Sunday, December 9, 2012

Sometimes it's just so cold!

I've been here over 3 years now, and I've been outside in -40º weather (that's the same in Celsius as in Fahrenheit!)  And I've gotten to the point where if it's warmer than -20º C (-4º F) I just don't think much about it.

But some days it just feels much colder!

I know there's wind and humidity to take into account, and I know these make a big difference.  0º C (32º F) here is just so much warmer than 0º C in my hometown or in Germany, where it's humid and often cloudy.  Here, it's often sunny and dry.  Very nice.

You also have to take clothing into account.  If it's above -20º C, as I said, I don't think much about it.  So I might not put on my super-insulated Columbia boots (not as attractive as my other boots...) or wear a balaclava (ski mask) and I definitely won't wear ski goggles!

Last night hovered between -11 and -15º C, and I wore my ankle-high fur-lined boots, thick tights, and my autumn coat, and I was fine.  My friend complained as we walked the 15-minute walk from my place to the British Embassy; she was wearing regular tights.

Today the temperature was about the same, I threw on regular tights and my knee-high fur-lined boots and Sophia and I went to church.  The church's heating system is barely there, and we were cold throughout Mass.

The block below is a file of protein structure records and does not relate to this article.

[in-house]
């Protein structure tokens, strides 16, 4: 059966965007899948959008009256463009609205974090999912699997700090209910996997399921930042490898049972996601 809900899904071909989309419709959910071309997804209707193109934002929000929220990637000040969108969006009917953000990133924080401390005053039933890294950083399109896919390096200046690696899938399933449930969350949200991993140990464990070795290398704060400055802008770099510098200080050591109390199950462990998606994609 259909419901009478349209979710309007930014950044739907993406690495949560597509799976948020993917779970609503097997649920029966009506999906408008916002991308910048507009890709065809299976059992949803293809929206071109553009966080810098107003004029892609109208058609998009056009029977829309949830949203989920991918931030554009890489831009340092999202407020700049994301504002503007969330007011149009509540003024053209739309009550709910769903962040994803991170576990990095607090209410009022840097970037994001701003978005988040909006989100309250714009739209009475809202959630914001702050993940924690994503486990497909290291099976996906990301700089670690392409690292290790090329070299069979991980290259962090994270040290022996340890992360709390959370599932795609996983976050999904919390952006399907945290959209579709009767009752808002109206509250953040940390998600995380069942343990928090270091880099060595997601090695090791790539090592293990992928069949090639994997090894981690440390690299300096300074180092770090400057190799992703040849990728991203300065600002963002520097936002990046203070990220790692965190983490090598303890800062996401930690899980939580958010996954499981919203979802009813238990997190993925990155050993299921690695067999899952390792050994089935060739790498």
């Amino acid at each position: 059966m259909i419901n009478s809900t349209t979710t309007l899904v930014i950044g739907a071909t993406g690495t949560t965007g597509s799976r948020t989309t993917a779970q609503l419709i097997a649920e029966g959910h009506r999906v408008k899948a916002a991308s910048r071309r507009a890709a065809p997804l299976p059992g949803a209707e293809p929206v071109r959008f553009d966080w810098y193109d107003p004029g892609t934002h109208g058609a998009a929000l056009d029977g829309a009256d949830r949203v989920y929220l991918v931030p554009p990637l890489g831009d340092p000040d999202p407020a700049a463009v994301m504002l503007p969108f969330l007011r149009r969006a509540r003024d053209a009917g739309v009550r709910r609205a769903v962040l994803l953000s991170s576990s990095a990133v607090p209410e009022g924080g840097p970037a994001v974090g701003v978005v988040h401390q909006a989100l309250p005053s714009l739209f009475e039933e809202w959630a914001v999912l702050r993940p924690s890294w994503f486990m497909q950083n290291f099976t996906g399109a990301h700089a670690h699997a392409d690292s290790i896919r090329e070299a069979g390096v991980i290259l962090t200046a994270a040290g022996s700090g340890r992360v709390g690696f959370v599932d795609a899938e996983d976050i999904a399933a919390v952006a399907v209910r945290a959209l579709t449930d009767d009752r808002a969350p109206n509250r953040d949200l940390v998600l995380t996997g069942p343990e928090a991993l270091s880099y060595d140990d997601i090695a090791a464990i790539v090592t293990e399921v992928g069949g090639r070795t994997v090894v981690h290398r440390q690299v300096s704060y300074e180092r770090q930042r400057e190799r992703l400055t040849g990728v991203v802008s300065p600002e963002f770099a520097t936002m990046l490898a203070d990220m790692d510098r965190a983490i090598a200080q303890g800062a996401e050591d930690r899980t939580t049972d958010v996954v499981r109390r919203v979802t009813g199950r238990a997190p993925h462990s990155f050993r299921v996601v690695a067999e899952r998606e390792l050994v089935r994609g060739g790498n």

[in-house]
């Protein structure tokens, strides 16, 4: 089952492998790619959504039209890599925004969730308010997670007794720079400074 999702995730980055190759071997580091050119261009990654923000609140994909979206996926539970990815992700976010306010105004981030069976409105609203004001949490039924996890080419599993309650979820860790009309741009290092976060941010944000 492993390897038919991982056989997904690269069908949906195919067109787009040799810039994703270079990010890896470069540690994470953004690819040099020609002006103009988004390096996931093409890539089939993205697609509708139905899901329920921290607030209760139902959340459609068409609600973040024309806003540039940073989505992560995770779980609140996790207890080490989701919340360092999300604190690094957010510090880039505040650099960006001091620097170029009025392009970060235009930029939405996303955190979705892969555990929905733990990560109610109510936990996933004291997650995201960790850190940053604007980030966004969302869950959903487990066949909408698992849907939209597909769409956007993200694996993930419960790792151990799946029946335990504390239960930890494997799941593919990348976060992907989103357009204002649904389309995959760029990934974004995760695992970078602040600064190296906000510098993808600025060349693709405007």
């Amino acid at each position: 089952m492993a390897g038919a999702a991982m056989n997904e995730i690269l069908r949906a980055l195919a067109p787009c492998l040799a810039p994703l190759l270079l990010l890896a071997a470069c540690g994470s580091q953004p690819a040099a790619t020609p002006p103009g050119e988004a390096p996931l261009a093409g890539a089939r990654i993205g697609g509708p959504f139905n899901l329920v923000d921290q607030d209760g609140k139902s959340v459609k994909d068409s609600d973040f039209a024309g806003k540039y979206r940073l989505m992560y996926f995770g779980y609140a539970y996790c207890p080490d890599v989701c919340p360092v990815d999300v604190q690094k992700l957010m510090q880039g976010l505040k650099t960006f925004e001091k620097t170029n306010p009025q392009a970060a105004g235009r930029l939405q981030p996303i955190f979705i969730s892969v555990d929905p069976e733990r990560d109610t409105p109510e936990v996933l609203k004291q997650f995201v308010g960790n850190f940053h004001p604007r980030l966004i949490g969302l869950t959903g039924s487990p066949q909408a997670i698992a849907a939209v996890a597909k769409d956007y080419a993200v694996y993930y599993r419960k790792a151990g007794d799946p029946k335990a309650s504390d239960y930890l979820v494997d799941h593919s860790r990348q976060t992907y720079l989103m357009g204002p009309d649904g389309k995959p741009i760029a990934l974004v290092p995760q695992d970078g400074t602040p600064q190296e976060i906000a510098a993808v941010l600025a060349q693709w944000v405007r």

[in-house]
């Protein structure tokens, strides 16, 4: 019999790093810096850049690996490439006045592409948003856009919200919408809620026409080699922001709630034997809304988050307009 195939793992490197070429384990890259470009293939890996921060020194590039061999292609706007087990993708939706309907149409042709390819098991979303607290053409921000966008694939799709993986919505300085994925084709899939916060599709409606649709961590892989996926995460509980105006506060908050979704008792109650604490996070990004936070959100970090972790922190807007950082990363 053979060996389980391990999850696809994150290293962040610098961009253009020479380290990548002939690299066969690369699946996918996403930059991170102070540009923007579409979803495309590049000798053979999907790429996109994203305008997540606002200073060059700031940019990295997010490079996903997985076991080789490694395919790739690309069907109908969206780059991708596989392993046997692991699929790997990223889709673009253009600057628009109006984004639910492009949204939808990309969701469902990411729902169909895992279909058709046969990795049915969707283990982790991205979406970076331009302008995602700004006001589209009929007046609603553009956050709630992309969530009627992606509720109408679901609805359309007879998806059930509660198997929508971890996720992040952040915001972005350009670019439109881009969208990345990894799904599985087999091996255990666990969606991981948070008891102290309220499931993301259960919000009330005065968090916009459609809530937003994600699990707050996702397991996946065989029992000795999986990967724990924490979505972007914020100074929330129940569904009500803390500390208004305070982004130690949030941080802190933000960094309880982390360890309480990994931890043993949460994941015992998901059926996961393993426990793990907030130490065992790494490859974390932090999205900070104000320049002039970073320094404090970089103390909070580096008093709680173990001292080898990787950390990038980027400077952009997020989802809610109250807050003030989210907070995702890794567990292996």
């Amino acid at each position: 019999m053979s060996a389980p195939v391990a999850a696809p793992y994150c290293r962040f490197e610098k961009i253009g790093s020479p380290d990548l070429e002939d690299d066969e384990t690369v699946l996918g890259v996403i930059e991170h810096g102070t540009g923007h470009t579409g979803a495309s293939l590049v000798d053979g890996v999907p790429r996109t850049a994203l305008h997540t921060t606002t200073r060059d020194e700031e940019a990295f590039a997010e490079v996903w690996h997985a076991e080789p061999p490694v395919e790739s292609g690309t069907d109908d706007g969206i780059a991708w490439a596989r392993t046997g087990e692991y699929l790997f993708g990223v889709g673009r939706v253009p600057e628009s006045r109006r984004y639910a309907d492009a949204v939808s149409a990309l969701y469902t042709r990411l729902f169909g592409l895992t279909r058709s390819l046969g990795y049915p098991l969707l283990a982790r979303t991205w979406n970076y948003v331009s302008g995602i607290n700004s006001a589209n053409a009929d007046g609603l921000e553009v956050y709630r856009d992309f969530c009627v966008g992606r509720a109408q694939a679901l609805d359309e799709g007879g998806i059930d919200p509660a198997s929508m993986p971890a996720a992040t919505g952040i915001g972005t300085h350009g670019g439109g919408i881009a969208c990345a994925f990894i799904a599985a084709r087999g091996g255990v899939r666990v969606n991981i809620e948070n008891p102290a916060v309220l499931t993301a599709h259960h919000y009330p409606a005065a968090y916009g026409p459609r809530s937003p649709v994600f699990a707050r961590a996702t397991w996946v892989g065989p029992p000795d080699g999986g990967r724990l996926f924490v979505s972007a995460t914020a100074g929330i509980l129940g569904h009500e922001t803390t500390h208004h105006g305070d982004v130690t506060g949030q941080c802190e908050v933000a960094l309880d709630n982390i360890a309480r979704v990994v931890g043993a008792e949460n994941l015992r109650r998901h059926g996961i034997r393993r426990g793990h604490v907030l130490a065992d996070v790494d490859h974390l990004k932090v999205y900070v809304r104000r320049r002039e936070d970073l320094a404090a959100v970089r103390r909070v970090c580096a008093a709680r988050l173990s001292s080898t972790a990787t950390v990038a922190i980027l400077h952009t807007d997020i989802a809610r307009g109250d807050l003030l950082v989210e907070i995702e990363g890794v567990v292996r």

Then we took a bus to Congress Hall to buy tickets for upcoming concerts.  Still cold, we waited outside Congress Hall for Bus 32.

We waited for half an hour.

My first year here, I bought cheap fur-line boots that kept my toes warm in cold weather.  Those were cheaply made and fell apart after one winter; every winter since then I've tried to find a similar pair; I've spent more money but have yet to find something that keeps me warm.  (Other than my unattractive Columbia boots, which I reserve for colder weather.)

My toes froze then grew numb then burned.  Sophia had on her Columbia brand boots, but she hadn't laced them or even tightened the laces.  She didn't have a scarf, snowpants, or extra layer of pants.  We froze as we waited for the bus.  I jumped up and down and wiggled my toes.

Finally, I went to hail a taxi.  The first guy drove away (don't know why he had stopped in the first place...), the second asked for more than 500 Tenge (about $3.33), so did the third.  I guess they know it's cold so they can ask for a lot!  (500 Tenge is the usual price I pay, which is more than locals pay.)   When I was walking away, though, the third guy opened his door and asked me how much I wanted.  I said 500 Tenge, he agreed, we got in.

We had him drop us off near our home, and then, because we were cold, we did a silly thing--we ran!  The ground is covered with snow and ice, the wind is a fierce 32 kilometers per hour (19 mph) and we ran.  "Just don't trip!" I said to Sophia and I thought we were being careful.

We rounded a corner and --boom!-- she slipped and smashed her back straight into the pointy concrete corner.  She let out a wail I haven't heard from her in years.  It was too cold to stop, so we hurried inside.  In our apartment, I noticed that the concrete had managed to tear her super-thick winter coat and scratch her back.  Ouch!

And now we're inside, trying to get warm and get the strength to go back outside, brave this again.  We'll definitely dress more warmly!

But sometimes -16º just feels so much colder!!!

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